Daily Dish

The inside scoop on food in Los Angeles

« Previous Post | Daily Dish Home | Next Post »

New York postcard: Di Palo's in Little Italy and now online

May 26, 2012 | 10:00 am

DiPaloWhenever I’m in New York City — and downtown — my feet seem to head all by themselves to Grand Street and Di Palo's, the 87-year-old Italian deli (newly organized and expanded) where I stock up on Parmigiano Reggiano, Pecorino Romano and bottarga from Sardinia.

Usually one of the family is behind the counter, either one or both brothers Lou and Salvatore, their sister Mariem, or Lou’s son Sam, now the fifth generation of the Italian family that immigrated from Basilicata in 1903. 

Buying cheese is a ritual here: You taste, you compare Parmigiano Reggiano of different ages and seasons. I bought the superb spring Parmigiano — far too little of it, I realized when I got home. I keep breaking off little chunks of it to have with a glass of wine just before dinner.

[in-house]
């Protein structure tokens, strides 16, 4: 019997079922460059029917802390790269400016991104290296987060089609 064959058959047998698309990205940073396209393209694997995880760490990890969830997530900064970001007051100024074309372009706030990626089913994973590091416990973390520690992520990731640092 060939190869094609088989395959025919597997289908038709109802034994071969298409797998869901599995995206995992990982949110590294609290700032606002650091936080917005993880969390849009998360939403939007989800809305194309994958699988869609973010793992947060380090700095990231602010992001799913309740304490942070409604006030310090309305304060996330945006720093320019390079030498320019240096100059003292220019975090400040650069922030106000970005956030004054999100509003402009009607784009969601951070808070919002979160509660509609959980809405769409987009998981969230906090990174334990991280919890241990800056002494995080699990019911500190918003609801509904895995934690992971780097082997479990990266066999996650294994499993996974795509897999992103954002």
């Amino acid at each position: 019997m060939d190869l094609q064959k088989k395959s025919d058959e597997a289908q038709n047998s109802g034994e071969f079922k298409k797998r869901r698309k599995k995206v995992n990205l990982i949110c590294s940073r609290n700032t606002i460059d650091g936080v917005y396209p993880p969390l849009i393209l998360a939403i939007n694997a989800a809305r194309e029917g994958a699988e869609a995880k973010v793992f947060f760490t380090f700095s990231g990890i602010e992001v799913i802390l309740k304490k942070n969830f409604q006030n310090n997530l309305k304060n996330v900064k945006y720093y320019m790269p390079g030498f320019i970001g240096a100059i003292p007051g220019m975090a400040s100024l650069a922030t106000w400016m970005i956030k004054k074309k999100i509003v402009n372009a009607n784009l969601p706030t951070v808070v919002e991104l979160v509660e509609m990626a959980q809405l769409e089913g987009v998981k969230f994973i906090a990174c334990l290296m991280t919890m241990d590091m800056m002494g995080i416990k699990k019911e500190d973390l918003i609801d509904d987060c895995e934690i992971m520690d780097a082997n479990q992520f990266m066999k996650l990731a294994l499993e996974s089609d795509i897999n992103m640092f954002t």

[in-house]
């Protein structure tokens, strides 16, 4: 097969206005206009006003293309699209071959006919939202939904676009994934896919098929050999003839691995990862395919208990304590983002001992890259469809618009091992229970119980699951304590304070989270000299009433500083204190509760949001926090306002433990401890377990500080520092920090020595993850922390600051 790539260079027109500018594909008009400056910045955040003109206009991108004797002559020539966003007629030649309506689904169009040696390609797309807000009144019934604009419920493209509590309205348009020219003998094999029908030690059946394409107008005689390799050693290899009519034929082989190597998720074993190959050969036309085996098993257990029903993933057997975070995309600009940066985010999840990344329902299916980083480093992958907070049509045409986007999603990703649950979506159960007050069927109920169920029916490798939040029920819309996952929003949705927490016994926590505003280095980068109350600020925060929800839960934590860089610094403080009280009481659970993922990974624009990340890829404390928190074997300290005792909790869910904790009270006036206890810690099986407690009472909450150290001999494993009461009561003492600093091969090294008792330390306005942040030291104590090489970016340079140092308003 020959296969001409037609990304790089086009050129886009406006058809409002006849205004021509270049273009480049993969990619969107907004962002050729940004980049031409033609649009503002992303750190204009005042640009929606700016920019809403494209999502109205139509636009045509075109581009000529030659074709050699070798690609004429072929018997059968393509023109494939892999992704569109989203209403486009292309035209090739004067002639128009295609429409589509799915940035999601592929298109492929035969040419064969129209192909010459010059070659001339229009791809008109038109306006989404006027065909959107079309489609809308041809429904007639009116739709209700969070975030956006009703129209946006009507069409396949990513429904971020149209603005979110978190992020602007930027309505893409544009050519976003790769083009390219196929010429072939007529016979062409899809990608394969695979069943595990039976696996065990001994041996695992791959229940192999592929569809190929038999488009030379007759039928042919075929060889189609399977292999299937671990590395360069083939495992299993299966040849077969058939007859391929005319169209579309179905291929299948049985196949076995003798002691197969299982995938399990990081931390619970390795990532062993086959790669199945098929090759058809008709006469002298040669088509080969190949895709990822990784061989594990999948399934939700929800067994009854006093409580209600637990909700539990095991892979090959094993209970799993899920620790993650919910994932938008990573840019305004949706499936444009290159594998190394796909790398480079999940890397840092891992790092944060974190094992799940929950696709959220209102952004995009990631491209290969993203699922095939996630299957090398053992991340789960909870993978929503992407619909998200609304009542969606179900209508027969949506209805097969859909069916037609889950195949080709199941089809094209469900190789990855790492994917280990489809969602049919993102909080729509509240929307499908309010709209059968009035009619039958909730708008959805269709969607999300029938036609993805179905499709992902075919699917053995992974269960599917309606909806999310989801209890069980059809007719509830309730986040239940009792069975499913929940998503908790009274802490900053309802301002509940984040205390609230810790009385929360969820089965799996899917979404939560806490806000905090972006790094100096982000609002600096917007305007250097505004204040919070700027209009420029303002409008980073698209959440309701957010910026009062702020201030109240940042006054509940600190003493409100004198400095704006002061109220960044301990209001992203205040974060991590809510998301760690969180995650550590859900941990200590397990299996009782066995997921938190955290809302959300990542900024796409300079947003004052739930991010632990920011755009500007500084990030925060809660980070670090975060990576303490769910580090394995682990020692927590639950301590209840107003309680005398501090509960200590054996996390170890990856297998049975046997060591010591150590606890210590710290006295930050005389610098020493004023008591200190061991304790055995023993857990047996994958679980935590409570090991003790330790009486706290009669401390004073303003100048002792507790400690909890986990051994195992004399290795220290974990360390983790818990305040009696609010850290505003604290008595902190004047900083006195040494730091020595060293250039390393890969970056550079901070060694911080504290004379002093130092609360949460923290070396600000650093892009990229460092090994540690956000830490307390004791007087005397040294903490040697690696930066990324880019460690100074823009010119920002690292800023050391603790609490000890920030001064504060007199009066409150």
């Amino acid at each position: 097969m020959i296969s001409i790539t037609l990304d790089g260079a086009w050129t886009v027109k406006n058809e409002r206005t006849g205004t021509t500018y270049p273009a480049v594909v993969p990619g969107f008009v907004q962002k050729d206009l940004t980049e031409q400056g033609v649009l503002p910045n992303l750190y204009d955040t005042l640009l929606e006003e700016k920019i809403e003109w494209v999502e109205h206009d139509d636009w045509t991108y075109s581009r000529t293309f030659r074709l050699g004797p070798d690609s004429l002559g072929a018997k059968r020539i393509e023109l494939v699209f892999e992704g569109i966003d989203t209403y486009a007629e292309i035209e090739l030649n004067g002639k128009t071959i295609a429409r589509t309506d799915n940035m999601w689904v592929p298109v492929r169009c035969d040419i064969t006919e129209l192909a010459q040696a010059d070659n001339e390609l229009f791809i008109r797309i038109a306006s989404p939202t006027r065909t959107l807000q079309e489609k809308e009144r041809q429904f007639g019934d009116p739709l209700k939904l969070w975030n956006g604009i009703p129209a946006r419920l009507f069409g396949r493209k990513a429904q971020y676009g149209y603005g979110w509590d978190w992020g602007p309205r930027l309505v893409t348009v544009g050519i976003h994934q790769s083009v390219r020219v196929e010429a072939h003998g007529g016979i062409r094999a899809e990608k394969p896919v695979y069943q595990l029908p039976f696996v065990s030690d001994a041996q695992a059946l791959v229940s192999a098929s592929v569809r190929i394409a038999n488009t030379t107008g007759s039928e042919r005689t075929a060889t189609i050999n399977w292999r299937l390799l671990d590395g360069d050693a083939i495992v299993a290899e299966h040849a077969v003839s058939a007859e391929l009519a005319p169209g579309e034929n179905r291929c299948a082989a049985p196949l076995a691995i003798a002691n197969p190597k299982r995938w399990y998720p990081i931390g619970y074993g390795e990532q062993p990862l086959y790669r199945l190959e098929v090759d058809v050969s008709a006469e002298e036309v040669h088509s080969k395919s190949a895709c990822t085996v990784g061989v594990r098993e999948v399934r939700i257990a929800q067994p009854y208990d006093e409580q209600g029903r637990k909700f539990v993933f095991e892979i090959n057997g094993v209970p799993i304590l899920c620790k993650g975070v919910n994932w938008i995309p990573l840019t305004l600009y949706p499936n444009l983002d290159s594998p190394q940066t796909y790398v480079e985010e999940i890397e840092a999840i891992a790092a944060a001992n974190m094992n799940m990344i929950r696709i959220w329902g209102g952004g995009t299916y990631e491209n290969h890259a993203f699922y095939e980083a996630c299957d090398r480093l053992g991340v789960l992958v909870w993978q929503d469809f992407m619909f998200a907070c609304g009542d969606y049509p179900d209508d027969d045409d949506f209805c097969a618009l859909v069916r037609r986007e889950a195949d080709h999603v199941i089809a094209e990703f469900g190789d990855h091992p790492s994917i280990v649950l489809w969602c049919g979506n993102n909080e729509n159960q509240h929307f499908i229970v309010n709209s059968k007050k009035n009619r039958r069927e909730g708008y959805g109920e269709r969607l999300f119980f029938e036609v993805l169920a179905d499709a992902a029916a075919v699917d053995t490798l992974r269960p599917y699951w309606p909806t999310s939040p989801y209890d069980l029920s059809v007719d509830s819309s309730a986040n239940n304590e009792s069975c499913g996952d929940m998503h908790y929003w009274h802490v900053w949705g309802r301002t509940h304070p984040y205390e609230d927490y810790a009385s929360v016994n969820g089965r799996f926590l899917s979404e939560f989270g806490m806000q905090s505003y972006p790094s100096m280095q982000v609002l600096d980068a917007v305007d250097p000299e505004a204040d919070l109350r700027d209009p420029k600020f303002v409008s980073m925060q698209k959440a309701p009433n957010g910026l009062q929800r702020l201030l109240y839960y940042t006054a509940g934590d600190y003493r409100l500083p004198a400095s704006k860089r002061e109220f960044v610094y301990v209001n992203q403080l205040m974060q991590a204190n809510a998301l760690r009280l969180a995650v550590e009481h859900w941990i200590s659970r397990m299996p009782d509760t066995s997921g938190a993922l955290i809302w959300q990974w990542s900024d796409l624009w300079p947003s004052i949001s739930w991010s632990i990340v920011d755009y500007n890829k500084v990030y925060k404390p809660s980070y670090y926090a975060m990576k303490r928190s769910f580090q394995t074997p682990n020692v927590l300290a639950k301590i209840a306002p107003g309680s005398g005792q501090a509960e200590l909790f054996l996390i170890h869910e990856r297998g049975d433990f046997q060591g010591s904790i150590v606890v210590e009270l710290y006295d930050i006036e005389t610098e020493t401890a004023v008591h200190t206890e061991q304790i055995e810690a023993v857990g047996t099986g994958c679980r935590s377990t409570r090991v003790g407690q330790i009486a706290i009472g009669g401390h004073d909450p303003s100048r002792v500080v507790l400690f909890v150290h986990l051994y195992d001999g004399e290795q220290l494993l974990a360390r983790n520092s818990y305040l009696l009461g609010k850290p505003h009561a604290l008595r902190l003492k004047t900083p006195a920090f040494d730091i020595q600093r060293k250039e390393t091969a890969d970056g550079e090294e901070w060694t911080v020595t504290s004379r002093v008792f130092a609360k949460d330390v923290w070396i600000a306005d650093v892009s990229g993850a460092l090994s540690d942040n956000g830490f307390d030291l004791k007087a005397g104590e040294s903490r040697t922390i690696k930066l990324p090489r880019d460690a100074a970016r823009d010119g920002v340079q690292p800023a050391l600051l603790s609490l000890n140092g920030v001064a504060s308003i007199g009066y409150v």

When I stopped by in early May the pecorino Romano was exceptional, milky and salty-sweet with just that edge of sharpness which makes the sheep’s milk cheese so distinctive. I bought a big piece. And then I bought another for a gift. 

How can I not see spaghetti cacio e pepe ("cheese and pepper") in my future? I’m a purist, though. No butter: just finely grated Pecorino and lots of cracked black pepper. See how to make it on the link below.

The big news, handed over casually as I was gathering up my package, is that DiPalo is now online at www.dipaloselects.com, which means I don't have to wait for my next trip to New York to buy more Pecorino Romano. It's listed at $12.99 a pound and I’ll have to pay for shipping. But still, that's about the cost of one plate of pasta in a restaurant. 

Di Palo's Fine Foods, 200 Grand Street (at Mott Street), New York, N.Y. (877) 253-1779; www.dipaloselects.com


Cacio e pepe: Hold the butter

All natural: La Chamba black clay pots

Mo Chica opening May 30: Here's the menu

-- S. Irene Virbila